[Koran Addo provided a nice write up in The Advocate of a panel I participated in at the Conference of Louisiana Colleges and Universities on Friday, March 7, 2014. I thought I’d offer the full set of notes here for anyone who might be interested].
Presentation Notes for the Conference of Louisiana Colleges and Universities
First, thanks for inviting me here today. My job on the panel is to offer an assessment of how the public thinks about Louisiana colleges and universities, and then offer some guidance on how we might use this information to craft policies and political strategies in support of higher education. This is a topic that I have given a great deal of thought to but have never fully sketched out. What I offer you today remains a sketch but the forms are beginning to take shape and a picture is beginning to emerge (at least in my head).
Let me start with an assumption that guides nearly everything I do. “In a democracy, we get the government we deserve.” We can quibble over how democratic we really are later, but for now let’s apply this to Louisiana colleges and universities – and twist the logic around just a little. “We get the universities and colleges we ask for” OR perhaps better stated “we get the colleges and universities we demand.” The outcomes we live with on a daily basis are not accidental, they reflect a set of political forces, including public opinion, elite political calculations and interest group activity that set boundaries around what is allowable and what is desirable.
With that as the backdrop, let me turn to a puzzle. Since 2002, the Public Policy Research Lab at LSU has been conducting the annual Louisiana Survey. Each year, we include questions about higher education and each year we find strong support for increasing spending on higher education and/or protecting higher education from budget cuts. This year, we tied the question to support for a small sales tax increase provided the money went specifically to higher education.
Seventy-two percent of our respondents said yes they would support such a proposal, only 27 percent were opposed. This is not a partisan issue. Sixty-six percent of Republicans and Independents also support this proposal. Now if you are skeptical – and I hope you are – you might be inclined to dismiss this finding as the result of a single biased question in a single survey. This is decidedly not the case.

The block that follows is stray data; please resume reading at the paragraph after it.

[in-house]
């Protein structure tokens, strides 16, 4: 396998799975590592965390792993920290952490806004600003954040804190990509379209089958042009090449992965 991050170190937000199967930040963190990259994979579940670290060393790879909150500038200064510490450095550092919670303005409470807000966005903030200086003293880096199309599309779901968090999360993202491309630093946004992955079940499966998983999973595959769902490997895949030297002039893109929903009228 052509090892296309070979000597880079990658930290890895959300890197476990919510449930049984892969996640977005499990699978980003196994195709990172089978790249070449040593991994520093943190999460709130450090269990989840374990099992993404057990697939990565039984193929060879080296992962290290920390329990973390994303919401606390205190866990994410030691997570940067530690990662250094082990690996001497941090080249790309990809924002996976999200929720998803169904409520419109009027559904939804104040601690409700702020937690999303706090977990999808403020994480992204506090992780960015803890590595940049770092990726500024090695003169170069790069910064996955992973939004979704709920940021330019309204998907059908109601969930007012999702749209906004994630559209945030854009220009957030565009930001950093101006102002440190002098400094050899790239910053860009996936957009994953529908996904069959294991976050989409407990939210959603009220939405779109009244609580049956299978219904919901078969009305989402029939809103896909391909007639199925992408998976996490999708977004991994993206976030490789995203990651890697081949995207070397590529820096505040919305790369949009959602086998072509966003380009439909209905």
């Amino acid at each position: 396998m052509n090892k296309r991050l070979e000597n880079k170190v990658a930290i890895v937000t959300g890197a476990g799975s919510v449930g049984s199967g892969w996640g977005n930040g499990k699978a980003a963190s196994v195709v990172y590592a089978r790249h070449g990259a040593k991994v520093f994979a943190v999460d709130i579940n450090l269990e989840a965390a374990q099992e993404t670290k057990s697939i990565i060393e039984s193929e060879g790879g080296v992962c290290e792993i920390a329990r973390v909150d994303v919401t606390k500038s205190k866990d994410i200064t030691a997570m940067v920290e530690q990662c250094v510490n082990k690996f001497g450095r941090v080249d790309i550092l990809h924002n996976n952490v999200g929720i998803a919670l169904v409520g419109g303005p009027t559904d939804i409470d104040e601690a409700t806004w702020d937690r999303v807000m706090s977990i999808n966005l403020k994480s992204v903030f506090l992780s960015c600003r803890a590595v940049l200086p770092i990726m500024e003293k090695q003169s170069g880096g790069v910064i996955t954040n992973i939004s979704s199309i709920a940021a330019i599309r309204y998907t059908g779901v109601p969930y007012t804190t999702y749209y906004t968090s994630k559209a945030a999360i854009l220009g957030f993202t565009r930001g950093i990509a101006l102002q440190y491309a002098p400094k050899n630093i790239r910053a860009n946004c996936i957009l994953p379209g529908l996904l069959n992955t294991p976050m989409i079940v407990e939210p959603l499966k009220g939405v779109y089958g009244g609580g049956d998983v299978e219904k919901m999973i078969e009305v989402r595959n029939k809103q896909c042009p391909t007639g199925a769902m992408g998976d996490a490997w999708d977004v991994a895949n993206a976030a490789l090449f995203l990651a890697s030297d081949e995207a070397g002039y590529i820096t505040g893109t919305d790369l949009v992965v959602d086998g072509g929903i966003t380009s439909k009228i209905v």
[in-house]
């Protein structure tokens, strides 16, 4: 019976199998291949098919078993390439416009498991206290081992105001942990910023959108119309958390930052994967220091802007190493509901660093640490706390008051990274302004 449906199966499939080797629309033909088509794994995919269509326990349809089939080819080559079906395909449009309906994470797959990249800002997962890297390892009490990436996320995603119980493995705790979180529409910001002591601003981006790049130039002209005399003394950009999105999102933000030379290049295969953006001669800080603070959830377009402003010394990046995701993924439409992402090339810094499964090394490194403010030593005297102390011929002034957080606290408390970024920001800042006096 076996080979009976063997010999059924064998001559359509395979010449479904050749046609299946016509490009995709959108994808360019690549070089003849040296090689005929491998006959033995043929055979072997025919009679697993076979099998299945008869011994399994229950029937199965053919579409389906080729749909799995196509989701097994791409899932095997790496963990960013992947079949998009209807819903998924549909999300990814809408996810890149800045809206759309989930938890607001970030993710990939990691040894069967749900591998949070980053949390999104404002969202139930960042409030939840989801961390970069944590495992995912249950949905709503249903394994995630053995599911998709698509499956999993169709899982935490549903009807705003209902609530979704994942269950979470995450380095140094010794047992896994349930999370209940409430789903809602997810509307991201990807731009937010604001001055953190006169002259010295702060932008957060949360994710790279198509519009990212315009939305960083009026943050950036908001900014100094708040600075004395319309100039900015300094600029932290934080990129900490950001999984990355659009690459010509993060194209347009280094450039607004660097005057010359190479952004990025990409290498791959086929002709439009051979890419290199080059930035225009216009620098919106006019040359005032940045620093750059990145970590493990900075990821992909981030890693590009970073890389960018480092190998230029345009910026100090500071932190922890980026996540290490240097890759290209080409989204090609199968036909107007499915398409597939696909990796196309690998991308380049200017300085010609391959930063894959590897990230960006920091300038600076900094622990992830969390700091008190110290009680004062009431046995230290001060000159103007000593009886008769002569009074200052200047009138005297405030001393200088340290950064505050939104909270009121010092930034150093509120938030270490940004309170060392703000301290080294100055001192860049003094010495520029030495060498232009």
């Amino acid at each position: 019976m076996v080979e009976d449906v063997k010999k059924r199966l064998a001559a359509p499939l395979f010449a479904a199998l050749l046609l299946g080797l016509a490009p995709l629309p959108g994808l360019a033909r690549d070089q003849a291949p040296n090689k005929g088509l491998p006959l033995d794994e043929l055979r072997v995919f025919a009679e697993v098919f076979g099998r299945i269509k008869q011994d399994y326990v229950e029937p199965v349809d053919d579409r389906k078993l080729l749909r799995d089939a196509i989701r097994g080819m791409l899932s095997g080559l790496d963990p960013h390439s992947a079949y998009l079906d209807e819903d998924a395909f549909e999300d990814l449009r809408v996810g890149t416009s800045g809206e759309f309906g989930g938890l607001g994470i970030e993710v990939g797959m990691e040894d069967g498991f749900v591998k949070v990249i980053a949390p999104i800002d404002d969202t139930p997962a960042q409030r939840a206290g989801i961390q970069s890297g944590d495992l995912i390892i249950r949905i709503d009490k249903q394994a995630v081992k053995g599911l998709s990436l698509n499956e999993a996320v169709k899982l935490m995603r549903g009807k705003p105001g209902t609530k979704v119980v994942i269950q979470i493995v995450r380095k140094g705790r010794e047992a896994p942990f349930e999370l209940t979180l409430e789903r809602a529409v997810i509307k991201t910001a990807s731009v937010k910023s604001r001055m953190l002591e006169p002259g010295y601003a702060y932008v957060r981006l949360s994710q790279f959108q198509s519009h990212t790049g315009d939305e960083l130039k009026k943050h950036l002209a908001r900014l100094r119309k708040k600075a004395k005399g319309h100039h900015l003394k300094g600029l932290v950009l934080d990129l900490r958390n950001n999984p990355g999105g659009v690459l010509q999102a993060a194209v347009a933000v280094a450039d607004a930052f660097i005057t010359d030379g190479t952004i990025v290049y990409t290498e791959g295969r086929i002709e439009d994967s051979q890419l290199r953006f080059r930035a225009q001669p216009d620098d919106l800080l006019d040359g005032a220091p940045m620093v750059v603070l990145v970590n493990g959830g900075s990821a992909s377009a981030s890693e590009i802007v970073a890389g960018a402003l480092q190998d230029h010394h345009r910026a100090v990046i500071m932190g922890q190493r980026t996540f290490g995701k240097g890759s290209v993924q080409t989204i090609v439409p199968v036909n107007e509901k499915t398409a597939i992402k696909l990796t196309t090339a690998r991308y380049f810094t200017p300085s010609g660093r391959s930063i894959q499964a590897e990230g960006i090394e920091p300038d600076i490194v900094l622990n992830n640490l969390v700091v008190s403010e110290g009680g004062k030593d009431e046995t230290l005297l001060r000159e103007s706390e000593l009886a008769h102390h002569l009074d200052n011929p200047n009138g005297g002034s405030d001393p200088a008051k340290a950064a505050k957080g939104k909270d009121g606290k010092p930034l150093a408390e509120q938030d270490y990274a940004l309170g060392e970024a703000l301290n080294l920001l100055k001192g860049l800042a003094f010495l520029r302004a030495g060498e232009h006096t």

In previous years, we have asked different questions but the results are almost always the same. The public wants more – not less – spending on higher education. And when budgets are shrinking, they want higher education protected from cuts. But don’t believe me, here are some numbers.
- From the 2013 Louisiana Survey, 82 percent of residents agreed or strongly agreed that the goal of tax reform should offset cuts to health care and higher education
- From the 2012 survey, 72 percent said improving graduation rates at state universities and colleges are “very important” for economic development
- From 2011,
– 61 percent wanted no cuts to Louisiana colleges and universities to balance the state budget, only 10% supported “major cuts.”
– 88 percent expressed concern budget cuts would affect quality of academic programs, including 52 percent who said they were very concerned.
– 72 percent supported changing state constitution to protect health care and higher education from cuts
If necessary, we could go back to the 2002. The message would be the same. By and large, the public shows strong and consistent support for higher education that crosses region, partisan affiliation, and ideology.
So if this is true (and I promise that it is) how can policy be so far afield from what the public actually wants? The simplest explanation but one that misses a far more interesting story line is to say the public will is being ignored. That elected officials, especially Governor Bobby Jindal, are willfully disregarding public opinion. But if elected officials are actively disregarding public opinion, where is the outrage? Where is the growing public demand for more funding?